Bipolar Disorder And What Symptoms To Look For
What is bipolar disorder? Bipolar disorder is also known as manic depression; it is a mental illness that brings severe high and low moods and changes in sleep, energy, thinking, and behavior.
People with bipolar disorder can have periods of feeling overly happy and energized and other periods of feeling very sad, hopeless, and sluggish. In between those periods, they usually feel normal. The word manic describes when someone with bipolar disorder feels overly excited and confident. These feelings can also involve irritability and impulsive or reckless decision-making. About half of people during their mania can also have delusions (believing things that aren’t true and that they can’t be talked out of) or hallucinations (seeing or hearing things that aren’t there).
Bipolar Disorder Types
There are a few types of bipolar disorders, here are a few types:
Bipolar I disorder: With this type, you have extreme erratic behavior, with manic “up” periods that last at least a week or are so severe that you need medical care. The extreme “down” periods last at least 2 weeks.
Bipolar II disorder: With this type, you also have erratic highs and lows, but it isn’t as extreme as bipolar I.
Cyclothymic disorder: This type involves periods of manic and depressive behavior that last at least 2 years in adults or 1 year in children and teens. The symptoms are not as severe as bipolar disorder I or bipolar disorder II.
Bipolar Disorder Symptoms
In bipolar disorder, the dramatic episodes of high and low moods do not follow a set pattern. How severe it gets differs from person to person and can also change over time, becoming more or less severe.
Symptoms of mania “The highs”:
- Excessive happiness, hopefulness, and excitement
- Sudden changes from being joyful to being irritable, angry, and hostile
- Rapid speech and poor concentration
- Increased energy and less need for sleep
- Unusually high sex drive
- Making grand and unrealistic plans
- Showing poor judgment
- Drug and alcohol abuse
- Becoming more impulsive
- Less need for sleep
- Less of an appetite
- A larger sense of self-confidence and well-being
- Being easily distracted
During depressive periods “The lows” someone with bipolar disorder may have:
- Loss of energy
- Feelings of hopelessness or worthlessness
- Not enjoying things they once liked
- Trouble concentrating
- Talking slowly
- Less of a sex drive
- Inability to feel pleasure
- Uncontrollable crying
- Trouble making decisions
- Needing more sleep
- Appetite changes that make you lose or gain weight
- Thoughts of death or suicide
- Attempting suicide
Bipolar Disorder Causes
There is no one cause of bipolar disorder. Researchers are studying how a few factors may lead to it in some people. The way your brain develops may also play a role, but scientists aren’t exactly sure how or why.
Bipolar Disorder Risk Factors
When someone develops bipolar disorder, it usually starts when they are in their late adolescence or young adulthood. Rarely will it happen in their childhood. Like diabetes, bipolar disorder can run in the family.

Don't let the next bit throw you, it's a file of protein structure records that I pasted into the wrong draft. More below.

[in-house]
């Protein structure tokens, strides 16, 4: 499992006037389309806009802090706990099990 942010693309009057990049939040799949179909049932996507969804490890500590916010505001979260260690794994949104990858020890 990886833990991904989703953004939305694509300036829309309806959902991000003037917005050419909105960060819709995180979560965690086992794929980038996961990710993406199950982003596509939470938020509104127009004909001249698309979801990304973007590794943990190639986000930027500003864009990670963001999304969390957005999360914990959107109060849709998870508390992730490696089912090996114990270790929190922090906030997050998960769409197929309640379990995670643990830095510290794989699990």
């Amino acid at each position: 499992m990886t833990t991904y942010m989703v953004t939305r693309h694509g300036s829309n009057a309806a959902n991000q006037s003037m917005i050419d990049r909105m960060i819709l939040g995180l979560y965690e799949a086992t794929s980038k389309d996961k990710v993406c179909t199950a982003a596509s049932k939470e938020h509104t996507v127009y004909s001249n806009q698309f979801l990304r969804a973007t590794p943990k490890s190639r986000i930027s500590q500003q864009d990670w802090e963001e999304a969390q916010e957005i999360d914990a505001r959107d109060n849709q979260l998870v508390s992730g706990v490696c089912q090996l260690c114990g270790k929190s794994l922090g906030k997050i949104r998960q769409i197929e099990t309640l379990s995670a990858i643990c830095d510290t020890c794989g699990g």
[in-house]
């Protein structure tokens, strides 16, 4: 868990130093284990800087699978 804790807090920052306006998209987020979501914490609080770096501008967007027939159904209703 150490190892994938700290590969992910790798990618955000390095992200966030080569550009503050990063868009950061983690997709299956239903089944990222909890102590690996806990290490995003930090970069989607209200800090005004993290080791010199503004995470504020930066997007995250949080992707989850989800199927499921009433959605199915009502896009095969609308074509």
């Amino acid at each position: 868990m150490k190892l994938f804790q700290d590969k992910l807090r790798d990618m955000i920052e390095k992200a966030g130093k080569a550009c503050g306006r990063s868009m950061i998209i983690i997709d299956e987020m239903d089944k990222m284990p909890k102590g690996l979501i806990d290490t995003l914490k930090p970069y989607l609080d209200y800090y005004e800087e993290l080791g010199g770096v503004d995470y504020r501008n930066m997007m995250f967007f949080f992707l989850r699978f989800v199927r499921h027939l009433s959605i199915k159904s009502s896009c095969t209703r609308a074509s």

Studies show that women are somewhat more likely than men to go through rapid cycling, which is having four or more distinct mood episodes within a year. Studies also show that women tend to spend more time depressed than men with bipolar disorder. Please keep in mind men and women are equally likely to get it. However, women normally develop it later in life and they’re more likely to have bipolar II disorder affected by seasonal mood changes.
A combination of medical and mental issues is more common in women which include:
- Thyroid disease
- Anxiety disorder
Some things that make you more likely to have bipolar disorder include:
- Having a family member with bipolar disorder
- Going through a time of high stress or trauma
- Drug or alcohol abuse
- Certain health conditions
Lifestyle Changes May Also Help
What may help some people who have bipolar disorder is a change in their lifestyle such as:
- Get regular exercise
- Stay on a schedule for eating and sleeping
- Learn to recognize your mood swings
- Get support from friends or groups
- Keep a symptom journal or chart
- Learn to manage stress
- Find healthy hobbies or sports
- Don’t drink alcohol or use recreational drugs
Learn the warning signs and seek immediate medical help for them:
- Depression – Change in eating, sleeping, activities
- Isolating yourself
- Talking about suicide, hopelessness, or helplessness
- Acting recklessly
- Taking more risks
- Having more accidents
- Abusing alcohol or other drugs
- Focusing on morbid and negative themes
- Talking about death and dying
- Crying more, or becoming less emotionally expressive
- Giving away possessions
Hopefully, after reading this article, you will better understand what bipolar disorder is and what the symptoms are. Please feel free to share your experience in the comments below! Stay safe, and God bless.